DVD REVIEW – ADONIS (2018) by Marlon Wallace

The M Report
This is the seventh film by Chinese filmmaker, Scud. His films aren’t part of a series, but it would probably help to have seen Scud’s two previous features because he references both of those movies here, particularly his last film, Utopians. In fact, the way that Scud references his last movie, it’s similar to the way Wes Craven referenced his iconic A Nightmare on Elm Street (1984) in his follow-up New Nightmare (1994). Scud doesn’t go as far as Craven did in terms of bringing back a lot of his actors from the 1984 film into the 1994 one and making it a super, meta-commentary on the filmmaking process and dramatizing all of the behind-the-scenes issues, but there are parallels.

In Utopians, a young student, played by Adonis He Fei, has an awakening when he begins an affair with his polyamorous, sexually-fluid, cultural-studies professor. That film featured some very explicit and practically pornographic scenes. In this film, that same actor is brought back as Yang Ke. In one scene, Yang watches Utopians with a friend and that friend comments on how Yang is in that movie performing sex. There proceeds to be a question not only in that scene but in other sequences of this movie that ask if the actor/model was exploited or taken advantage for purely prurient and financial interests or if the sex and nudity were done for truly artistic reasons as Yang was led to believe. Yes, art versus exploitation seem to be at the heart of the struggle here.

At the same time, Scud is still pushing the boundaries, as he’s done in all his films, with regard to blurring the line between pornography. His provocative work has already put Scud in the same pantheon of queer artists such as Derek Jarman and Rainer Werner Fassbinder. That same provocative work also pays homage to those and other queer artists, enlightening modern audiences or even audiences in Asia who might not be aware. One particular homage this time around is made to English painter David Hockney who isn’t dead, but, at age 81, Hockney might not be totally in the consciousness of movie-going audiences right now.

If one is familiar with Hockney’s work or simply his most famous creation, Portrait of an Artist (Pool with Two Figures) in 1972, then one will immediately recognize Scud’s visuals here. It cannot be coincidence the re-creation or similarity to Hockney’s painting, which Scud beautifully renders. Scud is not the first to pay homage to Hockney’s work. Other than the biopic about Hockney starring Hockney, which Scud also references, queer filmmaker Luca Guadagnino (Call Me By Your Name) also paid homage to Hockney with his film A Bigger Splash (2015). Yet, that film wasn’t about homoeroticism on its face, despite having the occasional homoerotic gaze.

Scud’s film, however, is about homoeroticism and the possible exploitation of it and of young men. What better way to explore that possible exploitation, as well as the blurring line of pornography, than with an actual, Chinese porn star? UCLA graduate, Eric East is a porn star who is probably one of the most beautiful men Scud has ever captured, other than Byron Pang from Scud’s Voyage. Eric East though is certainly not shy with being fully naked on camera, but he’s not alone. Scud utilizes a dozen or more young men who are also fully nude and all very beautiful and he finds a multitude, a veritable cornucopia of ways to display those nude men. Whether it’s through ballet and acrobatics, nantaimori or “body sushi,” using a penis as a paintbrush or whether it’s BDSM as art installation, we see all the ways these men can be exposed in nothing but their birthday suits.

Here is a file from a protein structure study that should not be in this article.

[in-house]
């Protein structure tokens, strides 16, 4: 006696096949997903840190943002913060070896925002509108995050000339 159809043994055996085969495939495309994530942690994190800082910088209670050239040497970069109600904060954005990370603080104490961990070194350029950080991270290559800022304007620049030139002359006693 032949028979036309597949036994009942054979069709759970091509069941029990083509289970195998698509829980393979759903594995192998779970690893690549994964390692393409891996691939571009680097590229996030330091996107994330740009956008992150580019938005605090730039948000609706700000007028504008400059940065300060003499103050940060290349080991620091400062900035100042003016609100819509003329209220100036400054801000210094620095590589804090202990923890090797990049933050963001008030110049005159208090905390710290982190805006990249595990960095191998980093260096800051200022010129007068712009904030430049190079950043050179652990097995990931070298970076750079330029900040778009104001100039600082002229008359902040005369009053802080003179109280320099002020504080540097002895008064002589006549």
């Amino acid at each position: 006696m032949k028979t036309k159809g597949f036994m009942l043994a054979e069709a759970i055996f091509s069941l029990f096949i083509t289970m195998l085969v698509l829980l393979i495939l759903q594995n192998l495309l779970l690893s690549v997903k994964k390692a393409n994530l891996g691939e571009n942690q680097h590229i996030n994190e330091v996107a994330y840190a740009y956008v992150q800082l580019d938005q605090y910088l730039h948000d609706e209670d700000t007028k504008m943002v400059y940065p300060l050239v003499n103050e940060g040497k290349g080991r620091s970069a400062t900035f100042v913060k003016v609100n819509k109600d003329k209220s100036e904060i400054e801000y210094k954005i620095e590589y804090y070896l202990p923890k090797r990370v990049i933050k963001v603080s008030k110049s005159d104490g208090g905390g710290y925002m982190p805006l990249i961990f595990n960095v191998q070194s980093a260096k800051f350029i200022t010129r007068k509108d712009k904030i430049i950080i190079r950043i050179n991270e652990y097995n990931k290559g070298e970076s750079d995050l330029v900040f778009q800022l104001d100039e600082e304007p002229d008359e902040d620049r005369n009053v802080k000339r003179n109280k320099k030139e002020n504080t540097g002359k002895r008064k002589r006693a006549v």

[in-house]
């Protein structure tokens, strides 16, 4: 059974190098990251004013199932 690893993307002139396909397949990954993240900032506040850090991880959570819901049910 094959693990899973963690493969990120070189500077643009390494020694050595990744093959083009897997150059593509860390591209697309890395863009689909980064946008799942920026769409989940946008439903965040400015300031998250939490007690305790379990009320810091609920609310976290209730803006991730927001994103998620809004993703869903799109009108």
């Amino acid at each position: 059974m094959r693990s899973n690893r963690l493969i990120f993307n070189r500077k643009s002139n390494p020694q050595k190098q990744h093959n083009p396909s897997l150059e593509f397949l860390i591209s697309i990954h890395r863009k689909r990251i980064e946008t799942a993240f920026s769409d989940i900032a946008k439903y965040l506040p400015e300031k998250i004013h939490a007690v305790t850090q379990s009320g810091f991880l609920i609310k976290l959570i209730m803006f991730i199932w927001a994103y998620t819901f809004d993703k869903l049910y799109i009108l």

There are the obvious, orgiastic ways that Scud puts together. Those orgiastic scenes though are capped with non-arousing emotional beats or like Frank Ripploh in Taxi Zum Klo (1980), Scud will intercut sex scenes with mundane or domestic moments, which clash or juxtapose jarringly with the intercourse on screen. A body massage scene also feels pulled from Ripploh’s film. The opening scene could have been a take from Antony Hickling’s P.D., a short film that premiered in 2014 but was anthologized this year, which features nude men roaming or posing in a forest.

Here, the difference is that the men roam a bamboo forest. First, it feels like frivolity. The men do wear masks and pursue Yang in what increasingly feels ominous. It seems like a dream sequence at first. Later, it’s perhaps a premonition, a sign of the violence to come, as the film also reveals its supernatural currents. Scud invoked the supernatural and the afterlife in Voyage. He does so again here, not quite equating nudity with death, but having an underpinning that attempts to explore karma and determinism. He comes up with a compelling metaphor comparing life to filmmaking that was quite clever. We get that cleverness through the return of actress, Susan Yam-Yam Shaw who worked with Scud in Voyage. She is a very amazing actress and a warm, humanizing and even spiritual presence here among all the sexual mayhem.

Not Rated but contains full-frontal male nudity and graphic sexuality.
Running Time: 1 hr. and 30 mins.

Available on DVD and VOD.
Labels: Adonis He Fei Asian breaking glass pictures chinese Eric East gay homoeroticism nudity orgy porn star scud sex the m report

Marlon Wallace

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